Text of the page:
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Tuesday, 11 May 2010


Some 2,000 people participated in a protest march dubbed "For Justice", organised by several Albanian civil society groups, in downtown Skopje on Monday. The protest passed off peacefully, with obvious heavy police presence visible in the downtown area. Protestors demanded the immediate release of those convicted in the so-called Brodec and Sopot cases, in which ethnic Albanians were found guilty for staging or helping terrorist activities. The protestors also demanded that all cases against ethnic Albanians involved in the 2001 armed conflict in Macedonia be scrapped and that all state funded project which promote ethnic and religious discrimination be stopped. The crowd shouted "liberate the political prisoners" as they marched in front of the Skopje court building. Later the protesters moved in front of the parliament and government buildings, causing traffic jams in the downtown area. In 2001 Macedonia suffered a short lived armed conflict between ethnic Albanian insurgents and the state security forces. Although the clashes ended the same year with the signing of the Ohrid Peace Accord and the pronouncement of amnesty for all insurgents, the situation in some areas remained problematic for some time following the signing of the accord.

Two years after the conflict, a mine killed two international KFOR soldiers near the wetern village of Sopot. 11 residents from Sopot were later convicted and given a joint prison sentence of 156 years for their participation in the incident. In the Sopot case the ombudsman’s office and former Macedonia prime minister Vlado Buckovski asked for the case to be reviewed, expressing their concern that the convicted might not be guilty. In a separate case in November 2007 Macedonian police raided the village of Brodec on the Sara Mountain in northwestern Macedonia, killing several armed men and apprehending several others. The court later found the men guilty for planning terrorist activities and sent them to prison. The protestors, marching under the umbrella of the so-called Council of Albanian Organisations, demanded that the government put a halt to the state funded revamp project for the capital, dubbed “Skopje 2014”, claiming that it stirred ethnic division by promoting values that are close only to the Macedonian majority. The ongoing project envisages the construction of at least 10 new buildings and at least 17 vast monuments depicting heroes and historical moments from Macedonian history. The organisers of the protest insisted that they had no political support for their activities. However, the opposition ethnic Albanian party New Democracy previously supported the march, while the ruling Democratic Union for Integration, DUI said it would not support it. The opposition Democratic Party of Albanians, DPA did not comment on the event.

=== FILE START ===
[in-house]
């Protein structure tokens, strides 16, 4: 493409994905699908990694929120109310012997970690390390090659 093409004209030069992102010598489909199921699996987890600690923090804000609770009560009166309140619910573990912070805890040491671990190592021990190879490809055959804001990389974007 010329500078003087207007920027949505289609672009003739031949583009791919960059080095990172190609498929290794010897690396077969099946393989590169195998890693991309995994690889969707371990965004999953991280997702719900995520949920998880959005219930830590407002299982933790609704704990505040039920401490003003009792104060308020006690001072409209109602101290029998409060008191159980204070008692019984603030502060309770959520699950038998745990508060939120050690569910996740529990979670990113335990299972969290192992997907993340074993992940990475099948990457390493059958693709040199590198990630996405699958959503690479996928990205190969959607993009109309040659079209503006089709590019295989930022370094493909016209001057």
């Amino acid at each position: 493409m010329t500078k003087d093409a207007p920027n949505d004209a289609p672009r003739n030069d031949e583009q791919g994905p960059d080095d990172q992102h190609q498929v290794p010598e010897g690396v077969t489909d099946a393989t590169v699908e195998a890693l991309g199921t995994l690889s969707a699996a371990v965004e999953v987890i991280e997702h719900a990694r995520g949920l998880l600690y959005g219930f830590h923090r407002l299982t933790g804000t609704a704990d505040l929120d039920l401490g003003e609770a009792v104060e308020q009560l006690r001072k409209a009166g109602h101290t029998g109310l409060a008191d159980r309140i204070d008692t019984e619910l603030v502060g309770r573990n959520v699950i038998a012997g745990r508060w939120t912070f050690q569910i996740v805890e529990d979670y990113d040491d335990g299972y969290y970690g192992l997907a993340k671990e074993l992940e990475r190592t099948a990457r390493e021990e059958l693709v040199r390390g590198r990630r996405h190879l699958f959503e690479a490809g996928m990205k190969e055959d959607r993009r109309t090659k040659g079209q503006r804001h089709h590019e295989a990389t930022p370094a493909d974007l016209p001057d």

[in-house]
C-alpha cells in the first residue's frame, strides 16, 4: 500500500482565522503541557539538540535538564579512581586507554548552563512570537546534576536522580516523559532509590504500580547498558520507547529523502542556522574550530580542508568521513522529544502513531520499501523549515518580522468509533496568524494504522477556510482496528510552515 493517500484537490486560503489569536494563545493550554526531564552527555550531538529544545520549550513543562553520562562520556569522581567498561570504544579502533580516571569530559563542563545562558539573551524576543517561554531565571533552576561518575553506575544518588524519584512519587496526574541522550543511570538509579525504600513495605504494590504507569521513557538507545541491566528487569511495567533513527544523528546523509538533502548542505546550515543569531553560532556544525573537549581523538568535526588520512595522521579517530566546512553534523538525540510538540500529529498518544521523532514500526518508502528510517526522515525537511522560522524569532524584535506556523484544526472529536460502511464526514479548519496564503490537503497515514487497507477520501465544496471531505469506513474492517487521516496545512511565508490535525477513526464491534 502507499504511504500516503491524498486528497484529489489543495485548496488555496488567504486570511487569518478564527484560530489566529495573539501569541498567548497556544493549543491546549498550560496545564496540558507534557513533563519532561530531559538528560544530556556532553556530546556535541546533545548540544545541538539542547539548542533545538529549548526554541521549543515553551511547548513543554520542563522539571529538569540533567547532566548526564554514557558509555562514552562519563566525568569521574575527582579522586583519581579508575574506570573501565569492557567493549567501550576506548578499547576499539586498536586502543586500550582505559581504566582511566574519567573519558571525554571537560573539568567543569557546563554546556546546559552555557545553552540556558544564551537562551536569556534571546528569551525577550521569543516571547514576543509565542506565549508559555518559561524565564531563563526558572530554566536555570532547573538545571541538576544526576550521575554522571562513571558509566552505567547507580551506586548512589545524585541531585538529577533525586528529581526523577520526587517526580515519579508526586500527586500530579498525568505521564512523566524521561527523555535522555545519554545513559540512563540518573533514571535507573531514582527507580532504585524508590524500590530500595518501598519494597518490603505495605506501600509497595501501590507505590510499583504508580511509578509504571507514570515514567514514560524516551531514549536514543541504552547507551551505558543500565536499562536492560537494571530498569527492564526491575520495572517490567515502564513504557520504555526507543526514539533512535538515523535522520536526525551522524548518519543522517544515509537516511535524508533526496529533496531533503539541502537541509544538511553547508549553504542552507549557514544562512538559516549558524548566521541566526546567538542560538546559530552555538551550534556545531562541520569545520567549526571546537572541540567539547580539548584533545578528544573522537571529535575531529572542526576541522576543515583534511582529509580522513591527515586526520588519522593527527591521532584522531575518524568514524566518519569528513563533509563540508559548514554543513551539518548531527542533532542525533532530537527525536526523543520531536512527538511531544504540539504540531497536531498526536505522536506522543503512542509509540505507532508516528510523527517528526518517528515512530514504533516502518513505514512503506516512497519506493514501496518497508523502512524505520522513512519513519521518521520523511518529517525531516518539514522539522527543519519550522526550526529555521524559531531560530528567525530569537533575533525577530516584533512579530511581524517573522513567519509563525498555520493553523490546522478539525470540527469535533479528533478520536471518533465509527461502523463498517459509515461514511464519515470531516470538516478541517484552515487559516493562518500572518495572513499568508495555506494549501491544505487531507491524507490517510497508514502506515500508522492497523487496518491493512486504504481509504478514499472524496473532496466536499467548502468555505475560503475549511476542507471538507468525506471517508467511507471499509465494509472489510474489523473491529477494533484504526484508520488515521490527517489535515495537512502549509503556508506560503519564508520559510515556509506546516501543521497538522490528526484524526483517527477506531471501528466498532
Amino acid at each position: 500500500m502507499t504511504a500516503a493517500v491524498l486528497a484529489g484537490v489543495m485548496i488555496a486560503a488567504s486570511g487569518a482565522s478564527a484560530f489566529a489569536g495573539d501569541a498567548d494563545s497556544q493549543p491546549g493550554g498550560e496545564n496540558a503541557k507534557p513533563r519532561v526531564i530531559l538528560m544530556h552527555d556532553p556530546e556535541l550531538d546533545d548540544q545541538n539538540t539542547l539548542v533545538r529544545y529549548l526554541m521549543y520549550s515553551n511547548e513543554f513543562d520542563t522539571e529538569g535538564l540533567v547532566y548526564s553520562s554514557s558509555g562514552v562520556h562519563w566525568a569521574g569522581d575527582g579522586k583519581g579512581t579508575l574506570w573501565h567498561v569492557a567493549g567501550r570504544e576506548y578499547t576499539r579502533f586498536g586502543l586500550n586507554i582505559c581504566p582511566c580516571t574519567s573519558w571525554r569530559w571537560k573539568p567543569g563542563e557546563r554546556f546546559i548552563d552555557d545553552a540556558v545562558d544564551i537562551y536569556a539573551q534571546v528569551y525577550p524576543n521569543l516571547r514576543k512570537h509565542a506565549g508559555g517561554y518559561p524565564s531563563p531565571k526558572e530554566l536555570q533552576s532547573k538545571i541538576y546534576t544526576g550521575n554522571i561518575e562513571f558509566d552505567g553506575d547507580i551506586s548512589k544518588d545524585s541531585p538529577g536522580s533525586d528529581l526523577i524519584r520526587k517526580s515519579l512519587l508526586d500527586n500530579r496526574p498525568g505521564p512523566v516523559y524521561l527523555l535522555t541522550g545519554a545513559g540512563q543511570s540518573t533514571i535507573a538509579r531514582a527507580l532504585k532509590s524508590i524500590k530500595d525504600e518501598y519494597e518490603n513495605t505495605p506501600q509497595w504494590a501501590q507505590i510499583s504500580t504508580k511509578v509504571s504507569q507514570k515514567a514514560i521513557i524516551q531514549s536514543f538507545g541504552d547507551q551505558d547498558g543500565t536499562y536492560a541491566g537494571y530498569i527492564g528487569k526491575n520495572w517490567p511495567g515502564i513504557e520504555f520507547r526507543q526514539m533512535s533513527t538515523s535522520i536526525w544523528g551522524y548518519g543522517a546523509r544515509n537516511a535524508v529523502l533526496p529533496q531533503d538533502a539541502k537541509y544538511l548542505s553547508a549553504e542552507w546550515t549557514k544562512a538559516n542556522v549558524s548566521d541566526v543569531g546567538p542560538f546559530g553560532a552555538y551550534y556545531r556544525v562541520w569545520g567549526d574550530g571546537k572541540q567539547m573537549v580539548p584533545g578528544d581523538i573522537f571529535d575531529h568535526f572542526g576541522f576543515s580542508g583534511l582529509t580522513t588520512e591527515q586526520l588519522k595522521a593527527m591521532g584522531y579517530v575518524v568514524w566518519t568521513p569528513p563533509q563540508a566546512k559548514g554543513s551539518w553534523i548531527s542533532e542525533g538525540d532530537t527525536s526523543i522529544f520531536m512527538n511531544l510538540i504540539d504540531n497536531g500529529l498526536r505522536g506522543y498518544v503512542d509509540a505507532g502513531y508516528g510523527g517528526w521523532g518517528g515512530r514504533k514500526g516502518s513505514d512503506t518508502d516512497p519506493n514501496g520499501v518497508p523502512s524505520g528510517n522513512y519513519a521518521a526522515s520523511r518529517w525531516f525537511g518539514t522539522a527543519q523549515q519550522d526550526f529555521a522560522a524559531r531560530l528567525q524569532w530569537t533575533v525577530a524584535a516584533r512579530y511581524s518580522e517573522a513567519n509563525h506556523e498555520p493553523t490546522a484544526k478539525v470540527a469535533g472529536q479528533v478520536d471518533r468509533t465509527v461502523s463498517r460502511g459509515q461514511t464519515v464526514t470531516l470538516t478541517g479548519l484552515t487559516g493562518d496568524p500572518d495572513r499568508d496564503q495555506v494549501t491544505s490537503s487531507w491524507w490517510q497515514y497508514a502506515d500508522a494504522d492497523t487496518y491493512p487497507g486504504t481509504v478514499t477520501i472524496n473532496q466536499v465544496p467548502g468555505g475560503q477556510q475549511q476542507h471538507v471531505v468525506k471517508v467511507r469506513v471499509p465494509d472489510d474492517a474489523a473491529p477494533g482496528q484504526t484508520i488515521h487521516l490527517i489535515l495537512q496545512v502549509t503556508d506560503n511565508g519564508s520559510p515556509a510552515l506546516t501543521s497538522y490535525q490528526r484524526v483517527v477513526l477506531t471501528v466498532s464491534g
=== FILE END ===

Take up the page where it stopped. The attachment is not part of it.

Balkan Insight